One of the reasons Arki seems more at home among the Syldoon is his growing friendship with Vendurro. The band’s remaining sergeant, he’s a junior officer and closer to Arki in age than Braylar, Hewspear, and Mulldoos. He’s also quite funny and, like Arki, a poser of awkward and inappropriate questions. He often doesn’t know when to keep his mouth closed, sometimes to comedic effect and sometimes allowing Salyards to drop in some more world building. Arki also gets a better read on Braylar’s character and seems on surer ground with him. He also learns more about Braylar’s history, some of it in surprisingly frank confessions by Braylar others through accident or eavesdropping. One of the reasons we learn more about Braylar is that his band of soldiers is joined by two memoridons, or memory witches, one of whom is his sister Soffjian. I really liked Soffjian and her companion Skeelana, who turn out to be as dangerous, or perhaps even more dangerous than the Syldoon. The memoridons are a fascinating element of Syldoon society and one we fortunately learn more about in this book, especially once we reach Sunwrack, the capital of the Syldoon Empire.

Sunwrack was awesome in every sense of the word. I love the palpable sense of awe Salyards invokes in Arki when he first sees Sunwrack, only letting it increase the further he gets into the city. Sunwrack is also a hotbed of political wrangling and plotting. We learn more about the details of what becoming a Syldoon brother entails and it isn’t pretty. What happens with the current Emperor, Cynead, is unexpected, if not out of character as to become a Syldoon emperor means having an excessive dose of ambition and an unhealthy sense of pride.

One of my major complaints with Scourge of the Betrayer was the fact that due to Arki being the first person narrator and largely being kept in the dark as to the Syldoon’s true plans, meant that the reader was kept in the dark as well and perhaps a little too much and too long. In Veil of the Deserters Arki slowly discovers more of the Syldoon’s true intentions and ambitions, with the speed of revelations increasing the closer we get to the ending of the book. Yet, while I was glad to finally get a clearer idea of Braylar’s plans and where the plot is heading, it still took rather long for these facts to finally crystallise. Arki still needs to fully gain Braylar’s trust at the start of the book and it is only at the end that he has finally won it and information is shared more freely with him. I hope that in the next book Arki is kept in the loop and events and motivations won’t be as much of a mystery.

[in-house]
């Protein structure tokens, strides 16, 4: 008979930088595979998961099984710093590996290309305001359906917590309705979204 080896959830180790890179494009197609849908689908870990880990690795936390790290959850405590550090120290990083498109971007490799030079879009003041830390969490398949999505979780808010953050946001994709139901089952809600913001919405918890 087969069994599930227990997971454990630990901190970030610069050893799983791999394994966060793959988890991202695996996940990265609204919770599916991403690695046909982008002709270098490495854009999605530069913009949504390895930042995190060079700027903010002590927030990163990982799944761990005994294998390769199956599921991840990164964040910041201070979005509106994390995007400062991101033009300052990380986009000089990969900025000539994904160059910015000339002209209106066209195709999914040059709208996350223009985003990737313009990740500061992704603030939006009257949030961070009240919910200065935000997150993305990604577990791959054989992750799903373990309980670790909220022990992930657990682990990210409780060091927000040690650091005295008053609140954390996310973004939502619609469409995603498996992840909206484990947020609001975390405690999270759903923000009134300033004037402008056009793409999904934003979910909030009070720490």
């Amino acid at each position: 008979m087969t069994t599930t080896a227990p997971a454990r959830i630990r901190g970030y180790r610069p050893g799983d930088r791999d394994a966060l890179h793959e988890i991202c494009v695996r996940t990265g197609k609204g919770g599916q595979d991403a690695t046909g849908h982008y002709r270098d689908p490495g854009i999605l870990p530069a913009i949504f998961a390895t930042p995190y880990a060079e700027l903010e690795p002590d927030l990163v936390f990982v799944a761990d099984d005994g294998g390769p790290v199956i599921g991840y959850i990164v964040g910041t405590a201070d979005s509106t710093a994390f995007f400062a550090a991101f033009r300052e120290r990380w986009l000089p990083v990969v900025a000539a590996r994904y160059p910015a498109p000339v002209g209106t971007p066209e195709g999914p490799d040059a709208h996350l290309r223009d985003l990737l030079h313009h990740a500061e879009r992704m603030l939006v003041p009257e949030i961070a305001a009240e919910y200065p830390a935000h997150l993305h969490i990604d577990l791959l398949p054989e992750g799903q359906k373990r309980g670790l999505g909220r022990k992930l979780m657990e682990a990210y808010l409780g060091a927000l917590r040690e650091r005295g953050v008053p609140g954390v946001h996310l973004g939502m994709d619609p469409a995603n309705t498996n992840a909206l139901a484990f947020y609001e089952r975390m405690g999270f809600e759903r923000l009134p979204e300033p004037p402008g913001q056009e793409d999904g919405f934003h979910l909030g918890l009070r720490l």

Veil of the Deserters is a terrific sequel to Scourge of the Betrayer. One that builds on the framework Salyards created in the previous book, expanding the world and developing the characters in organic, but unexpected, ways. The book can be read without having read the previous book and Veil of the Deserters doesn’t really suffer too badly from second book syndrome. However, the ending of the book is somewhat of a cliff hanger and as such the book doesn’t truly standalone. If you like military fantasy reminiscent of Glen Cook and well-written battles and dialogue then Veil of the Deserters is a book you certainly won’t want to miss. I had a great time with Arki and his comrades and I hope we won’t have as long a wait as last time to find out what happens next.

This book was provided for review by the publisher.

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4 Responses to Jeff Salyards – Veil of the Deserters

  1. Paul (@princejvstin) says:

    It is a very good sequel, and corrected many of the flaws (as I saw them) in the first novel.

    • Couldn’t agree more, Paul. I liked the first book, but had some reservations and some challenges with it. This completely erased all of those concerns and gave me everything I was looking for.

      As for the cliffhanger, I thought it was very well done.

  2. Pingback: Back from the Wilds | Jeff Salyards